How To Melt and Clean Beeswax Before Use

Many think that the process of melting and cleaning beeswax is a headache we’re going to debunk that myth in a few simple steps. 

Now that you have your beeswax, there are a few key steps to take before you can go ahead and use it further. We’ll take a look at how to melt and clean your beeswax before usage in two different ways. 

Why Should You Melt and Clean Beeswax?

Cleaning the beeswax through melting and cleansing processes can be known as rendering the beeswax. It’s essential that you learn how to melt and clean beeswax before usage for a couple of reasons. 

  • Beeswax is usually harvested in the outside environment by honeybees, so it’s prone to have a few bits of dirt or even dead bees inside. While these are natural products of the environment, they reduce the purity and smooth texture of the beeswax. 
  • After extracting the honey, through proper melting and cleaning methods, you’re able to produce smooth, pure beeswax for usage.

Melting Beeswax

One of the first steps to cleaning your beeswax is actually to melt it. One method is a solar oven. It’s not likely that everyone has a solar oven in their home or garage, though. 

However, we do need to heat the wax to its melting point of between 144 and 147 degrees Fahrenheit. 

To solve that problem, there are two alternative methods to melt beeswax, which can be assembled pretty much anywhere. 

These god-sends are: 

  • Double boiler
  • Crockpot water bath

Double Boiler Method

The double boiler method is a worthwhile way to melt your beeswax.

  1. Gather one large saucepan and one smaller metal bowl that comfortably sits on top. Make sure to use a metal bowl that you won’t need to eat out of or use for food preparation later, as beeswax is hard to remove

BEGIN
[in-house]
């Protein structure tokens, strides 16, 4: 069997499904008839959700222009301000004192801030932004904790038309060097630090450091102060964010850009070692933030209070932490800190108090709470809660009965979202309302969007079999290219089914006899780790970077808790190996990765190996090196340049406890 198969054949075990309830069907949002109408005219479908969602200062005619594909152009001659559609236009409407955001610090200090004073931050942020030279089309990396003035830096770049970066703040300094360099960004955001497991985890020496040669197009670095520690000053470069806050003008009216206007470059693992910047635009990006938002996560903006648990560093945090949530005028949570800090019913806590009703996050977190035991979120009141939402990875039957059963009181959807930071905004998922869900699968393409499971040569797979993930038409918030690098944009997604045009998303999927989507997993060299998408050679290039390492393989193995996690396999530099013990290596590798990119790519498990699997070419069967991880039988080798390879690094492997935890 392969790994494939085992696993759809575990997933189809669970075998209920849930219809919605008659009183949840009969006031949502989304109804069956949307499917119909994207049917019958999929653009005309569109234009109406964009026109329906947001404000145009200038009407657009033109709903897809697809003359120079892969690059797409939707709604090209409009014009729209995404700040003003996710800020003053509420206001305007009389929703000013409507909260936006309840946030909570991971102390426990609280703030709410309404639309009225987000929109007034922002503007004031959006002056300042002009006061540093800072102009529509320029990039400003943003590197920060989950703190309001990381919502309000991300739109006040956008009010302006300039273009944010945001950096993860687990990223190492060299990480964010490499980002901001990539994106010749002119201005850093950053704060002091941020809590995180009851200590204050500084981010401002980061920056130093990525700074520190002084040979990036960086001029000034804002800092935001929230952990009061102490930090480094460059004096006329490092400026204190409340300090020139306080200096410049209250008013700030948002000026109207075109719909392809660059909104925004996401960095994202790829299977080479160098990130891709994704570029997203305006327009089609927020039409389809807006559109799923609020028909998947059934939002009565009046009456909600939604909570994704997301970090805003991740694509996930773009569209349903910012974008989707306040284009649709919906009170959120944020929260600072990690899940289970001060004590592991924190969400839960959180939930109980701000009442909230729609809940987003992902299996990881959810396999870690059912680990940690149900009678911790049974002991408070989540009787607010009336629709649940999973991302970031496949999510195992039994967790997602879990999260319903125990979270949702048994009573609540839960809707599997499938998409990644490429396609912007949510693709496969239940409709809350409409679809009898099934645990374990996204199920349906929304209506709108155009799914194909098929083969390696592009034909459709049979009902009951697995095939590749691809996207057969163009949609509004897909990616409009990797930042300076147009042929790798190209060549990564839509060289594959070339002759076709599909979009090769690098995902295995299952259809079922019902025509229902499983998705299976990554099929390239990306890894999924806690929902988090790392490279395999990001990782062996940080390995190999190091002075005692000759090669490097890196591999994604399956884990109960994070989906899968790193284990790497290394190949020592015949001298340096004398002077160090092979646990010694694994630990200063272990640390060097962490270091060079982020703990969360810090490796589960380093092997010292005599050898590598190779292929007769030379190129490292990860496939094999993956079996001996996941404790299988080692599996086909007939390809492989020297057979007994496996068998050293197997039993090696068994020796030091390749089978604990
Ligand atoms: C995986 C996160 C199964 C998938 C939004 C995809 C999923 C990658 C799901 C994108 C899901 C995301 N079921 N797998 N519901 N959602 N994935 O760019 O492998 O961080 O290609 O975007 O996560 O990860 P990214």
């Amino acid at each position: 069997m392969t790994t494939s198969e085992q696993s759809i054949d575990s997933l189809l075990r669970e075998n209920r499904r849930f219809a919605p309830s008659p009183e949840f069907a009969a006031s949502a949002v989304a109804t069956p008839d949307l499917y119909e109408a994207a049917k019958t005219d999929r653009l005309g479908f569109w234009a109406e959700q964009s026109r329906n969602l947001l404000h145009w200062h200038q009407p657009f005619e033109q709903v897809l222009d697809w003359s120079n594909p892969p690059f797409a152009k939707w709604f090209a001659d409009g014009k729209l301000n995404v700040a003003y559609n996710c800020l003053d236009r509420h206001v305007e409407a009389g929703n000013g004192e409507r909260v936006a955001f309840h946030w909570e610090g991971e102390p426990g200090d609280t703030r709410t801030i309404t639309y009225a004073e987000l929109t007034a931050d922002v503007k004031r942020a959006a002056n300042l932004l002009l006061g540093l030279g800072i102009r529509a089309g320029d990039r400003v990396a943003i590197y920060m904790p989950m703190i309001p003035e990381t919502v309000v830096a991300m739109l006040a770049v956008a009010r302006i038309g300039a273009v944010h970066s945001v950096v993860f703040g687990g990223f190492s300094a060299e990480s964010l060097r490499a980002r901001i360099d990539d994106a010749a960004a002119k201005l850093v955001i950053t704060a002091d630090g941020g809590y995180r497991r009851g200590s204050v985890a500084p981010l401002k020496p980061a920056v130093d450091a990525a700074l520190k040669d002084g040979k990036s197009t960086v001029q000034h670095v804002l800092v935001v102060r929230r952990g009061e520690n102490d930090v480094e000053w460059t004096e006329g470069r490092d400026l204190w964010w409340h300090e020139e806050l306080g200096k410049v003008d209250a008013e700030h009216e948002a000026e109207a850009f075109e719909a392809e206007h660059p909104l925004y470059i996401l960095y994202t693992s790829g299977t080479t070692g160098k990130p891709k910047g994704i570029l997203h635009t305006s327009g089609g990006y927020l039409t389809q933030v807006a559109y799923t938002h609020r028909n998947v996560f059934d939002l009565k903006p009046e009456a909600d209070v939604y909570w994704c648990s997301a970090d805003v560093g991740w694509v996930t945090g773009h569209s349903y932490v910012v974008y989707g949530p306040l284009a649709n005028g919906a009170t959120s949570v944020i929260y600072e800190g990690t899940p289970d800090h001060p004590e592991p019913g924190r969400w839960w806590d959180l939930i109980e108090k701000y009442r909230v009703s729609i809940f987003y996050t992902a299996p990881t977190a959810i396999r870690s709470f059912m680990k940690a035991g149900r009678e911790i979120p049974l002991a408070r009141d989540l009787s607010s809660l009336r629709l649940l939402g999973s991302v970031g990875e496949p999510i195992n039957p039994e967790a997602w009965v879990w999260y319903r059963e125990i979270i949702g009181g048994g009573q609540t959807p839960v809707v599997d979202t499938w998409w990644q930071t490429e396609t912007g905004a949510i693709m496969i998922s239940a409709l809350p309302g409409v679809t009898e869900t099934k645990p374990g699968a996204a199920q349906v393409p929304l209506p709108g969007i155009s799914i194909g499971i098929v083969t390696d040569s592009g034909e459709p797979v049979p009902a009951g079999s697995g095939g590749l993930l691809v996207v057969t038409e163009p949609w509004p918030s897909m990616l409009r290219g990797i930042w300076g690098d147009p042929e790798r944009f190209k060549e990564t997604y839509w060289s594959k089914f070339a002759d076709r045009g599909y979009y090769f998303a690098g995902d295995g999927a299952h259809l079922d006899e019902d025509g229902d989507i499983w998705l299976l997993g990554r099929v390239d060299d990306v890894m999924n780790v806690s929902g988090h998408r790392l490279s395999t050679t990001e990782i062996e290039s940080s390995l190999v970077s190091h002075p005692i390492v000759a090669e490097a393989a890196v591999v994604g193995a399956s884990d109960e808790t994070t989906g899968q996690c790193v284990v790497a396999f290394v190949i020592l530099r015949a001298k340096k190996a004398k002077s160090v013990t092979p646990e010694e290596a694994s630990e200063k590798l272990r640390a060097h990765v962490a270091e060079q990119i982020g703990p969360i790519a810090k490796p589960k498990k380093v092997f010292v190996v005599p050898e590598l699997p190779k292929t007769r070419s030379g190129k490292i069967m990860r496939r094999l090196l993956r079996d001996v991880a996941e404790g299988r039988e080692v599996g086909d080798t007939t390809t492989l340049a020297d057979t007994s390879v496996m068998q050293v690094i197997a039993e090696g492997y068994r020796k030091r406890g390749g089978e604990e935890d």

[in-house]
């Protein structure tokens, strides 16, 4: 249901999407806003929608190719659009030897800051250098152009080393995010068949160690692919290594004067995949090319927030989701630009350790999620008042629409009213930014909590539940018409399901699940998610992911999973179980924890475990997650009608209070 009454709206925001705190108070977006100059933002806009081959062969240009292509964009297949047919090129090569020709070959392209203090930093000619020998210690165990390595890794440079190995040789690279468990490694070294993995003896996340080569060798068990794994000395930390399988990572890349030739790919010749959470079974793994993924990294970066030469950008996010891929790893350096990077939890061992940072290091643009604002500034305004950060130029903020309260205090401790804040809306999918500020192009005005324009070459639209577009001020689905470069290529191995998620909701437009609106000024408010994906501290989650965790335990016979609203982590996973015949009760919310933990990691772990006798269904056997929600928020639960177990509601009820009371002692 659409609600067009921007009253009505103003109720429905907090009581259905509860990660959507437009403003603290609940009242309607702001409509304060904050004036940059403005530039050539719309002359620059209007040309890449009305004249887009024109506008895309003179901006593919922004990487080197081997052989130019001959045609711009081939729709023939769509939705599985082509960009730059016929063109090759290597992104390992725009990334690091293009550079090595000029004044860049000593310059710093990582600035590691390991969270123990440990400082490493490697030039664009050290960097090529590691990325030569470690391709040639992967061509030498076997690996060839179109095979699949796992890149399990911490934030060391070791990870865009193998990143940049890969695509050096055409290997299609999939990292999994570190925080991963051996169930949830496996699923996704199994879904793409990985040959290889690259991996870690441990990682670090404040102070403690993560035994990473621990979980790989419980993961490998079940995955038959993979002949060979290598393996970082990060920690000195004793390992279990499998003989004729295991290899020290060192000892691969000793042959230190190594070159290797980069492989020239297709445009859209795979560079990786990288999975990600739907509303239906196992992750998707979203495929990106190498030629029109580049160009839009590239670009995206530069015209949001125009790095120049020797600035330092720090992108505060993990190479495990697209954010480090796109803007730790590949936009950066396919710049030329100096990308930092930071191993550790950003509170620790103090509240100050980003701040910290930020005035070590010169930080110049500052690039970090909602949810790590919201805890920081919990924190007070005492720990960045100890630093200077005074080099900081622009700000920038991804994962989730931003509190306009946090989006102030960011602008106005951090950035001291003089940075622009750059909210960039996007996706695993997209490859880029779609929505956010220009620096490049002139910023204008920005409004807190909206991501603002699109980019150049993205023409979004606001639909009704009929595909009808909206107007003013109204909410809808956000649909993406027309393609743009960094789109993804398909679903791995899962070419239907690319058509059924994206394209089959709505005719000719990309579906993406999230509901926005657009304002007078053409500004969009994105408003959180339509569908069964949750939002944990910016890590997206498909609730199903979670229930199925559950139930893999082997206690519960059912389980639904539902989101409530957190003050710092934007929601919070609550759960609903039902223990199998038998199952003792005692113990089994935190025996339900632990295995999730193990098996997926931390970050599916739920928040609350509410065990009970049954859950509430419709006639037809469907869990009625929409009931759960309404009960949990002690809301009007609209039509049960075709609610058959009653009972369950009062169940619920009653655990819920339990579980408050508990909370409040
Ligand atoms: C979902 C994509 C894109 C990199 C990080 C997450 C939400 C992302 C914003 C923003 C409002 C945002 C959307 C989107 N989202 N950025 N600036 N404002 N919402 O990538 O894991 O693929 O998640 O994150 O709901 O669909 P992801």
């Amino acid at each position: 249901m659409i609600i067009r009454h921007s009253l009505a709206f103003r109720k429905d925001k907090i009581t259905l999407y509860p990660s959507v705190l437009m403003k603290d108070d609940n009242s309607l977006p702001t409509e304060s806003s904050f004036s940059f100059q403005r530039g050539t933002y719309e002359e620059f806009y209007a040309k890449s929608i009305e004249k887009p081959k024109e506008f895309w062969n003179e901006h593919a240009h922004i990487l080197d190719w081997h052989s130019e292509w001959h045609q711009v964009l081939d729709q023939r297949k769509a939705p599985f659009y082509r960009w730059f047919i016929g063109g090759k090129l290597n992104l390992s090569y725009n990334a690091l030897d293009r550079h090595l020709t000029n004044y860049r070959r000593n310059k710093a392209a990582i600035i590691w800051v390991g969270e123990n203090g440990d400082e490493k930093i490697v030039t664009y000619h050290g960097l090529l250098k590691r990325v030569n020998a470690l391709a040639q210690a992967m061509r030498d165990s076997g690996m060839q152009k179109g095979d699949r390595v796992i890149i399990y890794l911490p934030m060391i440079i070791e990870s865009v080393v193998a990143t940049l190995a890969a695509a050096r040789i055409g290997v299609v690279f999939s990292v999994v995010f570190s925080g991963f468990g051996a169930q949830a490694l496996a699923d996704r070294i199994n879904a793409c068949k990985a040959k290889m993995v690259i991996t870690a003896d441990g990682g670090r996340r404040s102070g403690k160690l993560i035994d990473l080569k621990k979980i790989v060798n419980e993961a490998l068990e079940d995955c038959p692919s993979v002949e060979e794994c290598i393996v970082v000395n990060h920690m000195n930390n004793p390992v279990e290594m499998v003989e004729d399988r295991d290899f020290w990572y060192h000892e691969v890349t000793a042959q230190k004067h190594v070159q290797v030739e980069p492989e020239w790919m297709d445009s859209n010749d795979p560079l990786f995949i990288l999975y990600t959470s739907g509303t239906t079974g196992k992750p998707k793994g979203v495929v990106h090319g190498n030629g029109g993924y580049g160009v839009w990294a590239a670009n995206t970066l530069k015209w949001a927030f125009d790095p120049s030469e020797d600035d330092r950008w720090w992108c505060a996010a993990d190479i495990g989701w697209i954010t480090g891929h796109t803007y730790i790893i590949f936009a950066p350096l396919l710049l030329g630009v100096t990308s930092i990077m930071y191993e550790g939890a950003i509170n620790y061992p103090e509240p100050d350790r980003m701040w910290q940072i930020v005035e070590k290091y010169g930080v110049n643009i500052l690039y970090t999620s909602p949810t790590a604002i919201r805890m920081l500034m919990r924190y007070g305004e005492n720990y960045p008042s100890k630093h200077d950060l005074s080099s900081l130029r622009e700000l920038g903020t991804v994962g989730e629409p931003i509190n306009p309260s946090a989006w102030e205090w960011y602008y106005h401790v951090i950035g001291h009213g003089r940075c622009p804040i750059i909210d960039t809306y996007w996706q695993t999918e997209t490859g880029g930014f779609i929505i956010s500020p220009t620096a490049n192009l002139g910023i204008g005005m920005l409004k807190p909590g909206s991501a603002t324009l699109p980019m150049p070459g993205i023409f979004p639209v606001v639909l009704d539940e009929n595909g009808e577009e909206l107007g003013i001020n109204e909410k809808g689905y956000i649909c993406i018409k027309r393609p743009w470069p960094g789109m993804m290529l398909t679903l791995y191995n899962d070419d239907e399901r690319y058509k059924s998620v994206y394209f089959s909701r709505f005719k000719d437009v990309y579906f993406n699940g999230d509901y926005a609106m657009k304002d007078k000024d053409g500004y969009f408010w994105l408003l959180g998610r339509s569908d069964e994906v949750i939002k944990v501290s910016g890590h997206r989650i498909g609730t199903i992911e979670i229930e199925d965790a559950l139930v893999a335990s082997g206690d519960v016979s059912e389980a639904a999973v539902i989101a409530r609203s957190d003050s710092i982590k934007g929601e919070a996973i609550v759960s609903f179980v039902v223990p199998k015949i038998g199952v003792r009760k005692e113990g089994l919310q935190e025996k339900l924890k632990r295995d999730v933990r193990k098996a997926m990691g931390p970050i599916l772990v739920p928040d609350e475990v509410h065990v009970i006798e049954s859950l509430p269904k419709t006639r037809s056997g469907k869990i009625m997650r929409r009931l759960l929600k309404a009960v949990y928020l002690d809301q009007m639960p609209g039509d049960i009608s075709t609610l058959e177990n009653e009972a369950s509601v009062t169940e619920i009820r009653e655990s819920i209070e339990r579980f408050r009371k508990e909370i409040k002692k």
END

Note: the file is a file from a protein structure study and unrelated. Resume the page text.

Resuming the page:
2. Fill the lower saucepan to halfway with water
  3. Bring the water to a boil, and then place the metal bowl on top
  4. Now reduce the heat so that the water is simmering
  5. You can now place your beeswax inside the metal bowl and watch it slowly melting. This should take upwards of 15 minutes

If you’re planning to clean your wax next, or use another molding method, we highly recommend having a cheesecloth filtration system ready before your wax hardens again. 

It’s very important not to let any water touch the wax, as this may disrupt the natural texture. It also ensures that no direct heat source comes into contact with your wax. This can cause scorching and damage your beeswax.

Crockpot Water Bath

Aside from being useful in cooking, crockpots also make for a great beeswax melting tool.

  1. Take one large crockpot and a smaller metal bowl or jug that easily fits inside the dish. This will hold your beeswax, so ensure it’s not a dish you’d like to use for food at a later date.
  2. Fill the crockpot to half full, but make sure the water won’t flow over the top of your metal bowl/jug into the wax.
  3. Bring the water to simmer and place the metal dish inside.